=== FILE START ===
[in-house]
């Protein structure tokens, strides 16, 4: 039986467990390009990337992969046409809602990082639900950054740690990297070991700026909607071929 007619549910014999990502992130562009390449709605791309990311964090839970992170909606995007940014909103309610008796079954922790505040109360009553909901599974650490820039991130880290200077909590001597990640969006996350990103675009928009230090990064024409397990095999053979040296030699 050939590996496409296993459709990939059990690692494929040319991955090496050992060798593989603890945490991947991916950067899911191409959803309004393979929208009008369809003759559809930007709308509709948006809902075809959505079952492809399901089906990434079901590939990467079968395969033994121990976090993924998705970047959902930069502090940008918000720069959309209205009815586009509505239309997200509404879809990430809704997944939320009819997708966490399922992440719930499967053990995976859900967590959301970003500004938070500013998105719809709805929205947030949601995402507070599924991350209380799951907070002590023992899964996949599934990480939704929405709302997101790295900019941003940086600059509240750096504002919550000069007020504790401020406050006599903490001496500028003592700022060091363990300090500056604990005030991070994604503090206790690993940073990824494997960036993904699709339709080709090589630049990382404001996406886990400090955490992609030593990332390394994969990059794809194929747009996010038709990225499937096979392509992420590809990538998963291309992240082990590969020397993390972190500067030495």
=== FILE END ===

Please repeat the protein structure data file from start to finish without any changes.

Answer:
[in-house]
């Protein structure tokens, strides 16, 4: 039986467990390009990337992969046409809602990082639900950054740690990297070991700026909607071929 007619549910014999990502992130562009390449709605791309990311964090839970992170909606995007940014909103309610008796079954922790505040109360009553909901599974650490820039991130880290200077909590001597990640969006996350990103675009928009230090990064024409397990095999053979040296030699 050939590996496409296993459709990939059990690692494929040319991955090496050992060798593989603890945490991947991916950067899911191409959803309004393979929208009008369809003759559809930007709308509709948006809902075809959505079952492809399901089906990434079901590939990467079968395969033994121990976090993924998705970047959902930069502090940008918000720069959309209205009815586009509505239309997200509404879809990430809704997944939320009819997708966490399922992440719930499967053990995976859900967590959301970003500004938070500013998105719809709805929205947030949601995402507070599924991350209380799951907070002590023992899964996949599934990480939704929405709302997101790295900019941003940086600059509240750096504002919550000069007020504790401020406050006599903490001496500028003592700022060091363990300090500056604990005030991070994604503090206790690993940073990824494997960036993904699709339709080709090589630049990382404001996406886990400090955490992609030593990332390394994969990059794809194929747009996010038709990225499937096979392509992420590809990538998963291309992240082990590969020397993390972190500067030495």